Further protection can be provided by using a PCE ID to identify the
   decoding PCE that is only meaningful within the domain that contains
   the LSR at the head of the CPS.  This may be an IP address that is
   only reachable from within the domain, or some not-address value.
   The former requires configuration of policy on the PCEs, the latter
   requires domain-wide policy.

6.  Manageability Considerations

6.1.  Control of Function through Configuration and Policy

   The treatment of a path segment as a CPS, and its substitution in a
   PCRep ERO with a PKS, is a function that MUST be under operator and
   policy control where a PCE supports the function.  The operator MUST
   be given the ability to specify which path segments are to be
   replaced and under what circumstances.  For example, an operator
   might set a policy that states that every path segment for the
   operator's domain will be replaced by a PKS when the PCReq has been
   issued from outside the domain.

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   The operation of the PKS extensions require that path-keys are
   retained by the issuing PCE to be available for retrieval by an LSR
   (acting as a PCC) at a later date.  But it is possible that the
   retrieval request will never be made, so good housekeeping requires
   that a timer is run to discard unwanted path-keys.  A default value
   for this timer is suggested in Section 2.1.  Implementations SHOULD
   provide the ability for this value to be overridden through operator
   configuration or policy.

   After a PKS has been expanded in response to a retrieval request, it
   may be valuable to retain the path-key and CPS for debugging
   purposes.  Such retention SHOULD NOT be the default behavior of an
   implementation, but MAY be available in response to operator request.

   Once a path-key has been discarded, the path-key value SHOULD NOT be
   immediately available for re-use for a new CPS since this might lead
   to accidental misuse.  A default timer value is suggested in Section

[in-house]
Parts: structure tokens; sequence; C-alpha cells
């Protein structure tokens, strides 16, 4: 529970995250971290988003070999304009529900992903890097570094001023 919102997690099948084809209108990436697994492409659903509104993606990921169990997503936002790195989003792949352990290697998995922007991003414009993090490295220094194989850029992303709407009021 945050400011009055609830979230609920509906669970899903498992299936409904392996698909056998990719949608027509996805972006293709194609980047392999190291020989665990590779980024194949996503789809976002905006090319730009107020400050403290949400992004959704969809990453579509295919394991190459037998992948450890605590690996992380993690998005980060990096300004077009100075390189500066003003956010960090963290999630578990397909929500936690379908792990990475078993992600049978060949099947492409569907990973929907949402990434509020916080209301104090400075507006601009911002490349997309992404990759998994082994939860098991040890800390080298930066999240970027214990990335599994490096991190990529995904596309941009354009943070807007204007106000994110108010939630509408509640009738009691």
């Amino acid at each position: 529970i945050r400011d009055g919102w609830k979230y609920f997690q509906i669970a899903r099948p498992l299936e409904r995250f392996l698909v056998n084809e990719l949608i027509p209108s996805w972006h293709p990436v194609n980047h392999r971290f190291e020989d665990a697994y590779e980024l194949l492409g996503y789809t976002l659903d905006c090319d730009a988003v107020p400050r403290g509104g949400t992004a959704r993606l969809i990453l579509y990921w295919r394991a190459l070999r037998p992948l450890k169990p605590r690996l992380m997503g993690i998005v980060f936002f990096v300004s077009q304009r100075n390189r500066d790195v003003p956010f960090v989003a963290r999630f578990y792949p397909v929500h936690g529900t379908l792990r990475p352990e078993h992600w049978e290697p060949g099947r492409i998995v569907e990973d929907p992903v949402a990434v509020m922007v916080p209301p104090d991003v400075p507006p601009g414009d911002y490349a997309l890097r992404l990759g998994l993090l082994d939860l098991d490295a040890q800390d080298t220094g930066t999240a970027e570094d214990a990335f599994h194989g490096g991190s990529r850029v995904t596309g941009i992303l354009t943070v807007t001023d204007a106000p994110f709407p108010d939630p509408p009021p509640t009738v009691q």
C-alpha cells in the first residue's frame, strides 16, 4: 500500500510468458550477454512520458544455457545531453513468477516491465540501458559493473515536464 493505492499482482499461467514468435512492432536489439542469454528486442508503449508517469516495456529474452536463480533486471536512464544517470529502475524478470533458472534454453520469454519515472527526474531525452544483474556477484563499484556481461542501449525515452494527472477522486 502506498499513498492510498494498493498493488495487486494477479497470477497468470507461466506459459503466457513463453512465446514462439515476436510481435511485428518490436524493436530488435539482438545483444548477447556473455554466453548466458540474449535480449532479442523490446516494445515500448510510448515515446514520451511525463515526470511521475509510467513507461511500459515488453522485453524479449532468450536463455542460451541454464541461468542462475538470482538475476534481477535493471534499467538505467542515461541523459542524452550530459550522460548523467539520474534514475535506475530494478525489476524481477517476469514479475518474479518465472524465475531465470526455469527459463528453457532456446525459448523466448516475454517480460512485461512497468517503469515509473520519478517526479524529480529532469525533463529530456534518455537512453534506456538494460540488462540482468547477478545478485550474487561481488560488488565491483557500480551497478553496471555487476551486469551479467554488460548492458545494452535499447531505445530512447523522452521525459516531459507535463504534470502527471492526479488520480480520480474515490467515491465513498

2.1.  Implementations SHOULD provide the ability for this value to be
   overridden through operator configuration or policy.

   A PCE must set a PCE-ID value in each PKS it creates so that PCCs can
   correctly identify it and send PCReq messages to expand the PKS to a
   path segment.  A PCE implementation SHOULD allow operator or policy
   control of the value to be used as the PCE-ID.  If the PCE allows
   PCE-ID values that are not routable addresses to be used, the PCCs
   MUST be configurable (by the operator or through policy) to allow the
   PCCs to map from the PCE-ID to a routable address of the PCE.  Such
   mapping may be algorithmic, procedural (for example, mapping a PCE-ID
   equal to the IGP Router ID into a routable address), or configured
   through a local or remote mapping table.

6.2.  Information and Data Models

   A MIB module for PCEP is already defined in [PCEP-MIB].  The
   configurable items listed in Section 6.1 MUST be added as readable
   objects in the module and SHOULD be added as writable objects.

   A new MIB module MUST be created to allow inspection of path-keys.
   For a given PCE, this MIB module MUST provide a mapping from path-
   key to path segment (that is, a list of hops), and MUST supply other
   information including:

   - The identity of the PCC that issued the original request that led
     to the creation of the path-key.

   - The request ID of the original PCReq.

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   - Whether the path-key has been retrieved yet, and if so, by which

   - How long until the path segment associated with the path-key will
     be discarded.

   - How long until the path-key will be available for re-use.

6.3.  Liveness Detection and Monitoring

   The procedures in this document extend PCEP, but do not introduce new
   interactions between network entities.  Thus, no new liveness
   detection or monitoring is required.